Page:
Additional examination and testing conducted by the Safety Board, Eastwind, and Boeing revealed that the wiring from the yaw damper coupler to the main rudder PCU was chafed and could have resulted in a short circuit, causing a full yaw damper command left or right. Additionally, examination of the yaw damper system revealed damage from infiltration of fluid that was consistent with, but not conclusive evidence of, an electrical fault. The main rudder PCU and yaw damper coupler were removed and replaced, new wiring was installed between the PCU and the yaw damper coupler, and the airplane was returned to service. To date, no further pilot complaints or maintenance write-ups regarding rudder "bumps" or other anomalous rudder motions have been reported on the incident airplane.

Flight Tests.

On June 22 through 24, 1996, the Safety Board conducted flight tests in the Eastwind flight 517 incident airplane, with Boeing, FAA, and Eastwind Airlines participation. The flight tests were to document the operation and limits of the airplane's yaw damper system, test and record the airplane's responses to various rudder inputs, and expose the captain of Eastwind flight 517 to various rudder inputs and document his reactions to and insights on the inputs. For the flight tests, the airplane's yaw damper system bias remained misadjusted so that it could command 1.5 degrees to the left and 4.5 degrees to the right of the rudder's trimmed position (as it was at the time of the incident). As with the wake vortex tests, additional test equipment and instrumentation were installed on the incident airplane to record and document the flights. [9]

During the ground and flight tests,[10] the incident airplane was operated with a Boeing flight test pilot in the left seat and an FAA flight test pilot in the right seat; the captain of Eastwind flight 517 and additional Boeing and FAA personnel were seated in the cabin. The first flight test was conducted at altitudes between 8,000 and 13,000 feet msl, at an airspeed of 250 knots, and with the yaw damper engaged and the flaps and landing gear retracted. Attempts were made to induce an in-flight yaw damper failure and subsequent hardover command through a series of rapid and abrupt rudder pedal and control wheel inputs; however, the flight test pilots were unsuccessful in inducing a yaw damper hardover. Before the second test flight, the incident yaw damper coupler was removed, and a different yaw damper coupler, a yaw damper fault insertion box, and associated wiring were installed to allow the flight test pilots to command a yaw damper hardover condition using an electrical signal.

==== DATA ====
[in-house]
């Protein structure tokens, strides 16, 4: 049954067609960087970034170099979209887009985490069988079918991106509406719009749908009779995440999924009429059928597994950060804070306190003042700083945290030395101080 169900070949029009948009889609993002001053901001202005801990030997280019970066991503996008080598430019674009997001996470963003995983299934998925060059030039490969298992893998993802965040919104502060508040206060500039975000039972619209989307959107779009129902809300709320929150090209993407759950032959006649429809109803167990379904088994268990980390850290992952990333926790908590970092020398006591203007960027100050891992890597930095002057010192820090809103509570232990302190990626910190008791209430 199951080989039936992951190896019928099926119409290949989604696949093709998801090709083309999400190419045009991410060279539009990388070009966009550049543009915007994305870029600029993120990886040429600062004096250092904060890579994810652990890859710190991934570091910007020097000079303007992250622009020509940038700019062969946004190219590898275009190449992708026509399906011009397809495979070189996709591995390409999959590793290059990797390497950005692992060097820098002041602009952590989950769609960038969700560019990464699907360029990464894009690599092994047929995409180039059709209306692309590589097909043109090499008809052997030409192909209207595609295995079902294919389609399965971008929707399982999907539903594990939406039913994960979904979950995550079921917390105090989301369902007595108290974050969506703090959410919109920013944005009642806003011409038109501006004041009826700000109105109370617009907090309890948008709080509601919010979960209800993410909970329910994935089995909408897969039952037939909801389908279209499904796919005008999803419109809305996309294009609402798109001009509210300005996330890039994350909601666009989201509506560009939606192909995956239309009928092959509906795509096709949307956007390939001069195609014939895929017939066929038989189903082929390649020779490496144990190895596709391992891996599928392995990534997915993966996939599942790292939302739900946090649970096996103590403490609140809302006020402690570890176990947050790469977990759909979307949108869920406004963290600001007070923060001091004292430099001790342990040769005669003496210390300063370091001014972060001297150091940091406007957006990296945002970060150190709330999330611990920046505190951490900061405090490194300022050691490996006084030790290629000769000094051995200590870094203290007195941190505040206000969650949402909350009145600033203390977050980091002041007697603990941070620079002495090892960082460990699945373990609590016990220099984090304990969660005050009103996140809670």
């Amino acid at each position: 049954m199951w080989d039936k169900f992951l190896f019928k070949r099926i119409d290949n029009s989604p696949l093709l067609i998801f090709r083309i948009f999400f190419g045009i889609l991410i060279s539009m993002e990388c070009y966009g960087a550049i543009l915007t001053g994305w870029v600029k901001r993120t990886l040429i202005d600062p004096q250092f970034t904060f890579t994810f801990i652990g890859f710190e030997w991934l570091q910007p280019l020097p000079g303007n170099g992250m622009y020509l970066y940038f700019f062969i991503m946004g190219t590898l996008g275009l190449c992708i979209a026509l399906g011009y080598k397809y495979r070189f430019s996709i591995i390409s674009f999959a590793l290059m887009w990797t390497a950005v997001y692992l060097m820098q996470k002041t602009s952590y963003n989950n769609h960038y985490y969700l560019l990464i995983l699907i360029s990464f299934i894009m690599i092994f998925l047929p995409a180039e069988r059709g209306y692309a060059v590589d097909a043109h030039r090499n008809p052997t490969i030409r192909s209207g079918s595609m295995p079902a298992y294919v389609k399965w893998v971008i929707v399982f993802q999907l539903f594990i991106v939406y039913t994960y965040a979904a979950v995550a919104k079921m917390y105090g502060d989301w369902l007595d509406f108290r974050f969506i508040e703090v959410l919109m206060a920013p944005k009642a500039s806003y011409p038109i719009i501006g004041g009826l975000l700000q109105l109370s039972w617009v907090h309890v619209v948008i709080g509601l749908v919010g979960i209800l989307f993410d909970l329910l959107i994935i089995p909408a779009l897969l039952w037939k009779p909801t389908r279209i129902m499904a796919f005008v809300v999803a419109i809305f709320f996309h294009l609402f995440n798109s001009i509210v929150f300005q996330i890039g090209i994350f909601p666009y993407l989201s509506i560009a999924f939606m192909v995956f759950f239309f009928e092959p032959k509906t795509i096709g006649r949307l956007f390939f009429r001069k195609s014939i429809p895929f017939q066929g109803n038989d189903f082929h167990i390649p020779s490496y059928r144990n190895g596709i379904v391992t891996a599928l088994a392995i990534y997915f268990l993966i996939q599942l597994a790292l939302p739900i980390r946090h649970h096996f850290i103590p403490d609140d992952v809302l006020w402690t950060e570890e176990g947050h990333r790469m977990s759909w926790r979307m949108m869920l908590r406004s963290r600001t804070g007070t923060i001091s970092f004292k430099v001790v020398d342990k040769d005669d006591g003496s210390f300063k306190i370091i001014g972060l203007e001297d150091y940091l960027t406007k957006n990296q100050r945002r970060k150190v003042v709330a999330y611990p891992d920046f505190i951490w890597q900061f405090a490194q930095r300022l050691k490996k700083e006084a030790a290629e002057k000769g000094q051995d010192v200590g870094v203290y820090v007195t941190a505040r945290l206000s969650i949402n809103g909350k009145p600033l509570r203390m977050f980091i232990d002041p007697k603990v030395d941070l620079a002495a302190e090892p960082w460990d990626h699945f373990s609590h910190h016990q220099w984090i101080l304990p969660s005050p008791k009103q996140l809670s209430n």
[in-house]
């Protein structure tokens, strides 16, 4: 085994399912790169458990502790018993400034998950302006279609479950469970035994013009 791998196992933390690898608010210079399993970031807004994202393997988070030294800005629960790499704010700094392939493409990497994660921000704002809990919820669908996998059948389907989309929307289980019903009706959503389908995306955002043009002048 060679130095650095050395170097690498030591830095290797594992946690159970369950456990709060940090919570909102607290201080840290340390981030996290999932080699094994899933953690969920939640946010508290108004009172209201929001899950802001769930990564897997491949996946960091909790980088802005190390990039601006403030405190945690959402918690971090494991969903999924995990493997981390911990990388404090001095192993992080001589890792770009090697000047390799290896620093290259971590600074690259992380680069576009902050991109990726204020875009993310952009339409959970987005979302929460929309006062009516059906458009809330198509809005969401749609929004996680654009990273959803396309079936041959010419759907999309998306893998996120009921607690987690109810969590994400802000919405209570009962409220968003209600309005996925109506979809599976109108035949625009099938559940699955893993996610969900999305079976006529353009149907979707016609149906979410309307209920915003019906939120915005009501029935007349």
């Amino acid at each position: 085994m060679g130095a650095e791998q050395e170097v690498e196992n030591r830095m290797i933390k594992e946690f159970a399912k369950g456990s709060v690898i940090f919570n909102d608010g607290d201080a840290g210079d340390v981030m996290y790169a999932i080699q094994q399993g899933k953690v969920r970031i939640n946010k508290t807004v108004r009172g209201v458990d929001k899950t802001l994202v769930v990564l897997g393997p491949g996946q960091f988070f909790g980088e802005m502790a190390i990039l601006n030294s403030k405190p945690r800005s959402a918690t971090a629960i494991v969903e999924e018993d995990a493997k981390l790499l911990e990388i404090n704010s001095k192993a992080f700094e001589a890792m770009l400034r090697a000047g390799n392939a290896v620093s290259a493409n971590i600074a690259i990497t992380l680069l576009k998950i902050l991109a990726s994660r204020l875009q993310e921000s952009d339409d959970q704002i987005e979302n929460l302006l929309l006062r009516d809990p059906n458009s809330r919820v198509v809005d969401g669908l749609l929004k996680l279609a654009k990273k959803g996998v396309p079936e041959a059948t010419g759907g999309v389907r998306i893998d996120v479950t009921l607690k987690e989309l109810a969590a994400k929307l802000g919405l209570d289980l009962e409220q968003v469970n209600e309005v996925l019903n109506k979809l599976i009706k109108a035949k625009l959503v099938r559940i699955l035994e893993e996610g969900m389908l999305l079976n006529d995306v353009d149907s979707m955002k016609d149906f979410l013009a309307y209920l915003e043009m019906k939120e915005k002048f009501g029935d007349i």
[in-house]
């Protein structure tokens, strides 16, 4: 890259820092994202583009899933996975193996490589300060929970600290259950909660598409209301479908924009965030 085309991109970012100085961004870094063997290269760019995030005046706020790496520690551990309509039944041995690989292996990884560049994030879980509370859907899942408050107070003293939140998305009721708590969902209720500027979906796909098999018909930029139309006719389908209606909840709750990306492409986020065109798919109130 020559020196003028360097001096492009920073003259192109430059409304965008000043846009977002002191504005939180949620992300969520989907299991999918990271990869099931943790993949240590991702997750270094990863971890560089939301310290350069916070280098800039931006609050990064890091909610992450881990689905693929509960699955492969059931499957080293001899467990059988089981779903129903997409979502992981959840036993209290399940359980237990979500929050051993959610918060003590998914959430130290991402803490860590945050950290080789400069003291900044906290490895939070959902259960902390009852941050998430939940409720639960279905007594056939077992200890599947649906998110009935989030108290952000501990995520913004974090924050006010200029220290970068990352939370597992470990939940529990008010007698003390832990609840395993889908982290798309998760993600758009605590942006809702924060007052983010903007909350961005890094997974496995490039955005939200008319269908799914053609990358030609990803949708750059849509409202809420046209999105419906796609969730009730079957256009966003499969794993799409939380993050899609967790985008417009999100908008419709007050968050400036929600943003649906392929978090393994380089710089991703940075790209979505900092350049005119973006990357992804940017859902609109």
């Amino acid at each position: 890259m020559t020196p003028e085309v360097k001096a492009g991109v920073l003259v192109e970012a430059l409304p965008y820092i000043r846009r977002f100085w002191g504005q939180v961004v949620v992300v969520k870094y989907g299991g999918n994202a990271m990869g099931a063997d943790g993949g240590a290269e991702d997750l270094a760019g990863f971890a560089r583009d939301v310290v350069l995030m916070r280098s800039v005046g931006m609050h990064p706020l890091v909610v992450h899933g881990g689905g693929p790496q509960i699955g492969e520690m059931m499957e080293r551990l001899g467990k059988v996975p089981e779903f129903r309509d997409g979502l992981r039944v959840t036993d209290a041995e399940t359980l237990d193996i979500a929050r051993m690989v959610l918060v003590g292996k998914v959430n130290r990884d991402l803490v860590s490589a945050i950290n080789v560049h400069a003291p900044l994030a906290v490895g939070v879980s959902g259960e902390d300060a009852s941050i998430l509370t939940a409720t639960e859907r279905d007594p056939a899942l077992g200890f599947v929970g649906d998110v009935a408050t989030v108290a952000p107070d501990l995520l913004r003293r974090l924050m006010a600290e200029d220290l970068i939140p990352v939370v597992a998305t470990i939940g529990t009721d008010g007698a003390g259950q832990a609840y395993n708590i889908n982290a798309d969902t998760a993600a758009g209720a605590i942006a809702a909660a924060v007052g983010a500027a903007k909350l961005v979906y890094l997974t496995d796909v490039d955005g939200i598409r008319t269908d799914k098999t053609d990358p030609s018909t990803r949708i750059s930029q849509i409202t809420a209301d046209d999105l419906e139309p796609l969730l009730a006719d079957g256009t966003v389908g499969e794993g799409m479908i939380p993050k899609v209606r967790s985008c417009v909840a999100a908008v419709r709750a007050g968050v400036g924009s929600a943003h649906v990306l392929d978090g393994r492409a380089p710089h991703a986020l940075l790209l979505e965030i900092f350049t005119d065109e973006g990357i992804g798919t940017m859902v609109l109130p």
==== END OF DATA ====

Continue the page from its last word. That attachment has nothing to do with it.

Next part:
The second flight test was also conducted at altitudes between 8,000 and 13,000 feet msl; at an airspeed of 250 knots; and with the yaw damper engaged, autopilot disengaged, and flaps and landing gear retracted. Yaw damper hardovers to the left and right were electronically commanded by the flight crew via the cockpit switchbox, and the maximum rudder and control wheel positions needed to stabilize the airplane were noted. Additionally, rudder pedal release tests were conducted using the following procedures:--
While maintaining straight and level flight using control wheel and rudder pedal inputs, right rudder trim was added in 1 degree increments, from 0 to 6 degrees trailing edge right rudder position.
-- Rudder pedal inputs were released.
-- Rudder position and control wheel input needed to control bank angle were noted.

During portions of the second flight test, the captain of Eastwind flight 517 occupied the right pilot seat previously occupied by the FAA flight test pilot [11] and controlled the airplane during a series of yaw damper hardover insertions and rudder pedal release conditions (including four yaw damper hardovers of 4.5 degrees right rudder, three rudder pedal releases from the 6 degrees right rudder trim position, and three rudder pedal releases from the 4 degrees right rudder trim position).

Recorded FDR and PADDS data indicated that the captain responded to the first yaw damper hardover 0.6 seconds after its initiation by stepping on the left rudder pedal. The flight test FDR data indicated that the airplane's bank angle increased to a maximum of about 4.5 degrees right wing down (RWD) and that its heading changed about 2 degrees (both in 1 second) before the airplane responded to the Eastwind flight 517 captain's recovery efforts. During the three subsequent yaw damper hardovers, the Eastwind flight 517 captain, at the direction of the Boeing flight test pilot, allowed the airplane to respond to the hardover condition for a few seconds before the captain responded with rudder pedal input.